Read, Talk, Write: 35 Text Analysis Lessons

Read, Talk, Write: 35 Lessons That Teach Students to Analyze Fiction and Nonfiction
By Laura Robb
(Corwin, 2016 – Learn more)

Reviewed by Linda Biondi

I love gifts. When I received Laura Robb’s new book, Read, Talk, Write: 35 Lessons That Teach Students to Analyze Fiction and Nonfiction, I was so excited to read what was inside my package that I didn’t open it carefully but just tore into it! I had read Laura Robb’s professional books before and figured I was in for a treat. I was right.

Laura Robb is a genius. She knows our students. She understands the teachers. She has ideas that are research based, adaptable and make sense. She is all about how to make our students succeed as learners and lovers of literacy.

This book is about teaching students to have accountable and enriched conversations which lead to productive and engaging writing. Read, Talk, Write is not just about students talking with each other about their reading or writing, but it also teaches students how to engage in conversations that will stimulate their brains to ask purposeful questions. Laura Robb reminds us of the importance of purposeful talk.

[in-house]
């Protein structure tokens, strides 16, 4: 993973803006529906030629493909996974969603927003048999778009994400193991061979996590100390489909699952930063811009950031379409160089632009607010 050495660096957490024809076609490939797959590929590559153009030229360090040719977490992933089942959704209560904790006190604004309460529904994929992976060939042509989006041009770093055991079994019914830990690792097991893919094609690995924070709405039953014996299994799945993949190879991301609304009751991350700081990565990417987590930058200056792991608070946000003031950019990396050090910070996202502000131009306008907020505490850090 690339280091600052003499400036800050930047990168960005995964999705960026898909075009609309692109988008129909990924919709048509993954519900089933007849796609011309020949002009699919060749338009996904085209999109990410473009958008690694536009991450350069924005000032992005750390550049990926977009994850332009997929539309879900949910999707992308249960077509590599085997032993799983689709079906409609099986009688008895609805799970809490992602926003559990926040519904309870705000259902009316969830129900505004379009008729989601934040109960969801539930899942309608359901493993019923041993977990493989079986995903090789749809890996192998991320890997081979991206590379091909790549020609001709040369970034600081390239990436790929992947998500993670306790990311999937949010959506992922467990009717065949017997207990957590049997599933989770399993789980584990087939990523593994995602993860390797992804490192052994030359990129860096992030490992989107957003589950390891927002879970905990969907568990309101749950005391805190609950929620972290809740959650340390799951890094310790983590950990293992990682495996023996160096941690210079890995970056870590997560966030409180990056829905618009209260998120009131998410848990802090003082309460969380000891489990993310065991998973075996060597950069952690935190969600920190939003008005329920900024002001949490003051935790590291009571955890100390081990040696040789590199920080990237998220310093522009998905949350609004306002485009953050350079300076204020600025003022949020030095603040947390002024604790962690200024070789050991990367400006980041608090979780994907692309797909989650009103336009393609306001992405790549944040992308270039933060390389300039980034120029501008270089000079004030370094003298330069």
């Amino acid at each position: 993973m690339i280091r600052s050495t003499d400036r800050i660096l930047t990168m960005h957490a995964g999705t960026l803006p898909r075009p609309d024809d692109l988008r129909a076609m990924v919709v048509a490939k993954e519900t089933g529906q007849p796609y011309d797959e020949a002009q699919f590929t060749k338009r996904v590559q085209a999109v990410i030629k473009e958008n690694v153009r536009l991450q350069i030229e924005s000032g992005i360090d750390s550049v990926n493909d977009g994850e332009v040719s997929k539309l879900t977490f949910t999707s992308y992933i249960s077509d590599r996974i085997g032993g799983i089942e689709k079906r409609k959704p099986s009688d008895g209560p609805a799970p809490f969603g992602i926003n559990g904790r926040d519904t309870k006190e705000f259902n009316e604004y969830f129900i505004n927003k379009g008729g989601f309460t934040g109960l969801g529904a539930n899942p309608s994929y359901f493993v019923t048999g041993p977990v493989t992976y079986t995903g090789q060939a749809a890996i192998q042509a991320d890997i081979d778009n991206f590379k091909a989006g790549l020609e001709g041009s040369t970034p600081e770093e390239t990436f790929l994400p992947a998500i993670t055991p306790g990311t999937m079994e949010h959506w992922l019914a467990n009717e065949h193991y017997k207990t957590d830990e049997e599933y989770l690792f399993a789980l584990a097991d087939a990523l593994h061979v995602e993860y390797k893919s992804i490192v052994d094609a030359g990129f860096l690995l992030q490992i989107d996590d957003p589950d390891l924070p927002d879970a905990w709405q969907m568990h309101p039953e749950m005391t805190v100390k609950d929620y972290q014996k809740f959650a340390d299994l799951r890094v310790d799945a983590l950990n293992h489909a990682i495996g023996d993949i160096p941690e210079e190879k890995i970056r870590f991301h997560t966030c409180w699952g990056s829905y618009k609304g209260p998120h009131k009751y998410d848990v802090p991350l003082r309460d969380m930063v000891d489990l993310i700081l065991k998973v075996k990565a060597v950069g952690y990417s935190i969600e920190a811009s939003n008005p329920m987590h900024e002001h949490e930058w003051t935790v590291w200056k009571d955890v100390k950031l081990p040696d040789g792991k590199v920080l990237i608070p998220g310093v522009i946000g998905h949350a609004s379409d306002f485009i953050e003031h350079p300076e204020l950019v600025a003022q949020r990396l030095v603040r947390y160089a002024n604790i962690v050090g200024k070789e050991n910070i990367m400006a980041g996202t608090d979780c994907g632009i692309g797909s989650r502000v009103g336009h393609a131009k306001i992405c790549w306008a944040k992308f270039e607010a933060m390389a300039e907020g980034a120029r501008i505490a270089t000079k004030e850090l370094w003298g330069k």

I am going to be transparent with you. After I read the first chapter I decided that I would go to school the next day, teach as usual, and see how much purposeful student-centered talk I encouraged in the classroom. Reflecting after school, I realized it wasn’t enough. I was not providing my students with the benefits that they deserved.

The power of enriched conversations

They needed to learn how to talk, but also how to listen and respond. Laura Robb explains that talk supports recall and comprehension, engages and motivates, becomes a model for “in the head” conversations while engaging with a story, activates ideas for writing about reading, and changes how students think and feel about fiction and nonfiction. I knew after reflecting on my classroom that I wanted to follow up with some of her strategies.